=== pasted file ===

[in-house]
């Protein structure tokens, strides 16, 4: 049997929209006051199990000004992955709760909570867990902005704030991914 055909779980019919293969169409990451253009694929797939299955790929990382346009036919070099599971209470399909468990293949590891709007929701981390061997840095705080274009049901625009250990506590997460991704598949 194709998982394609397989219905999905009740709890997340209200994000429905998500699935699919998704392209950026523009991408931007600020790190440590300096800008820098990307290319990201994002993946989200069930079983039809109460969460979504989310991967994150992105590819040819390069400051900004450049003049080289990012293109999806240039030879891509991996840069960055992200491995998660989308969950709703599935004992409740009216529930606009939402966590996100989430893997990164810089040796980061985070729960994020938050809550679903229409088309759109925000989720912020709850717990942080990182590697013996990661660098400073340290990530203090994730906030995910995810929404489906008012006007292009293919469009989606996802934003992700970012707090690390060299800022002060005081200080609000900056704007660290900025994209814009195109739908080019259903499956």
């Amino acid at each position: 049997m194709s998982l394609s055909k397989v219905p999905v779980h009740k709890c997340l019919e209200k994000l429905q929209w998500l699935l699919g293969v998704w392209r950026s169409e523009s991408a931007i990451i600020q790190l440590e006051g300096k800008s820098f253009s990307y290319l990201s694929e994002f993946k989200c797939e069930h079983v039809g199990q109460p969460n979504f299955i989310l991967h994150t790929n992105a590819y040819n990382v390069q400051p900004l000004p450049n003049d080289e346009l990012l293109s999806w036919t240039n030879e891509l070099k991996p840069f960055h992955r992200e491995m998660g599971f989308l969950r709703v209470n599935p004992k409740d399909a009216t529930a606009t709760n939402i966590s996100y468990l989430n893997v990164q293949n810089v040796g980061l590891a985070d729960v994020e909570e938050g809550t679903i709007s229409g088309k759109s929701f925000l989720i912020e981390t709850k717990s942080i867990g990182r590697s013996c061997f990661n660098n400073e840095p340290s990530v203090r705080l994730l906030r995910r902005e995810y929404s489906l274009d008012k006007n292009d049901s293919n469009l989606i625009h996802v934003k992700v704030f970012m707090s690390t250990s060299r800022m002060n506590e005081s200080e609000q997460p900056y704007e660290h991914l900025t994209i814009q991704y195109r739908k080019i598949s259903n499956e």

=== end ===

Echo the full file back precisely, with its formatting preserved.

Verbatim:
[in-house]
């Protein structure tokens, strides 16, 4: 049997929209006051199990000004992955709760909570867990902005704030991914 055909779980019919293969169409990451253009694929797939299955790929990382346009036919070099599971209470399909468990293949590891709007929701981390061997840095705080274009049901625009250990506590997460991704598949 194709998982394609397989219905999905009740709890997340209200994000429905998500699935699919998704392209950026523009991408931007600020790190440590300096800008820098990307290319990201994002993946989200069930079983039809109460969460979504989310991967994150992105590819040819390069400051900004450049003049080289990012293109999806240039030879891509991996840069960055992200491995998660989308969950709703599935004992409740009216529930606009939402966590996100989430893997990164810089040796980061985070729960994020938050809550679903229409088309759109925000989720912020709850717990942080990182590697013996990661660098400073340290990530203090994730906030995910995810929404489906008012006007292009293919469009989606996802934003992700970012707090690390060299800022002060005081200080609000900056704007660290900025994209814009195109739908080019259903499956």
């Amino acid at each position: 049997m194709s998982l394609s055909k397989v219905p999905v779980h009740k709890c997340l019919e209200k994000l429905q929209w998500l699935l699919g293969v998704w392209r950026s169409e523009s991408a931007i990451i600020q790190l440590e006051g300096k800008s820098f253009s990307y290319l990201s694929e994002f993946k989200c797939e069930h079983v039809g199990q109460p969460n979504f299955i989310l991967h994150t790929n992105a590819y040819n990382v390069q400051p900004l000004p450049n003049d080289e346009l990012l293109s999806w036919t240039n030879e891509l070099k991996p840069f960055h992955r992200e491995m998660g599971f989308l969950r709703v209470n599935p004992k409740d399909a009216t529930a606009t709760n939402i966590s996100y468990l989430n893997v990164q293949n810089v040796g980061l590891a985070d729960v994020e909570e938050g809550t679903i709007s229409g088309k759109s929701f925000l989720i912020e981390t709850k717990s942080i867990g990182r590697s013996c061997f990661n660098n400073e840095p340290s990530v203090r705080l994730l906030r995910r902005e995810y929404s489906l274009d008012k006007n292009d049901s293919n469009l989606i625009h996802v934003k992700v704030f970012m707090s690390t250990s060299r800022m002060n506590e005081s200080e609000q997460p900056y704007e660290h991914l900025t994209i814009q991704y195109r739908k080019i598949s259903n499956e």